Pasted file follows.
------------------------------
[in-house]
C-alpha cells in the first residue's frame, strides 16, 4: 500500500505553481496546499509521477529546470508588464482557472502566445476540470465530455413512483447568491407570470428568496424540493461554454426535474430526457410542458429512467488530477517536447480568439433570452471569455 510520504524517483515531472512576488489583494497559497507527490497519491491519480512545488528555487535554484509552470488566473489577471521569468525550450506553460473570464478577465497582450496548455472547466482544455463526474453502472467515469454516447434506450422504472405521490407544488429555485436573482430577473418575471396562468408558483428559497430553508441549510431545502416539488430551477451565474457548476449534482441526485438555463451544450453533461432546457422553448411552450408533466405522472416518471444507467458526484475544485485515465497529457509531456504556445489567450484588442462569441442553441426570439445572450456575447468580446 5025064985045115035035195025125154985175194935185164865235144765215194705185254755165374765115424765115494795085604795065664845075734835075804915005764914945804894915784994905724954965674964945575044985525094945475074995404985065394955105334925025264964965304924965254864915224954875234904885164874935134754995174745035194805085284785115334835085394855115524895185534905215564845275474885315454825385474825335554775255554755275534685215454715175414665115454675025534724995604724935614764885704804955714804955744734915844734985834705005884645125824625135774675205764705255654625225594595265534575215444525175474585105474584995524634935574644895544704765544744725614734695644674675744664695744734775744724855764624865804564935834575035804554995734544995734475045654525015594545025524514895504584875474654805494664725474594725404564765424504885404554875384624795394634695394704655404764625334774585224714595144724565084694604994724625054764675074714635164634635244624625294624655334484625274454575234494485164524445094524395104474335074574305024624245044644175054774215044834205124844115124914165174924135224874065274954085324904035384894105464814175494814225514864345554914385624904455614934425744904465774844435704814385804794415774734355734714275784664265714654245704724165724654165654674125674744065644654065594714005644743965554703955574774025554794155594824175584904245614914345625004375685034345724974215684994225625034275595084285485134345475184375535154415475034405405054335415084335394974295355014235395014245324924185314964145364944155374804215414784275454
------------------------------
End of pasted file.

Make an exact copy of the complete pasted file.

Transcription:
[in-house]
C-alpha cells in the first residue's frame, strides 16, 4: 500500500505553481496546499509521477529546470508588464482557472502566445476540470465530455413512483447568491407570470428568496424540493461554454426535474430526457410542458429512467488530477517536447480568439433570452471569455 510520504524517483515531472512576488489583494497559497507527490497519491491519480512545488528555487535554484509552470488566473489577471521569468525550450506553460473570464478577465497582450496548455472547466482544455463526474453502472467515469454516447434506450422504472405521490407544488429555485436573482430577473418575471396562468408558483428559497430553508441549510431545502416539488430551477451565474457548476449534482441526485438555463451544450453533461432546457422553448411552450408533466405522472416518471444507467458526484475544485485515465497529457509531456504556445489567450484588442462569441442553441426570439445572450456575447468580446 5025064985045115035035195025125154985175194935185164865235144765215194705185254755165374765115424765115494795085604795065664845075734835075804915005764914945804894915784994905724954965674964945575044985525094945475074995404985065394955105334925025264964965304924965254864915224954875234904885164874935134754995174745035194805085284785115334835085394855115524895185534905215564845275474885315454825385474825335554775255554755275534685215454715175414665115454675025534724995604724935614764885704804955714804955744734915844734985834705005884645125824625135774675205764705255654625225594595265534575215444525175474585105474584995524634935574644895544704765544744725614734695644674675744664695744734775744724855764624865804564935834575035804554995734544995734475045654525015594545025524514895504584875474654805494664725474594725404564765424504885404554875384624795394634695394704655404764625334774585224714595144724565084694604994724625054764675074714635164634635244624625294624655334484625274454575234494485164524445094524395104474335074574305024624245044644175054774215044834205124844115124914165174924135224874065274954085324904035384894105464814175494814225514864345554914385624904455614934425744904465774844435704814385804794415774734355734714275784664265714654245704724165724654165654674125674744065644654065594714005644743965554703955574774025554794155594824175584904245614914345625004375685034345724974215684994225625034275595084285485134345475184375535154415475034405405054335415084335394974295355014235395014245324924185314964145364944155374804215414784275454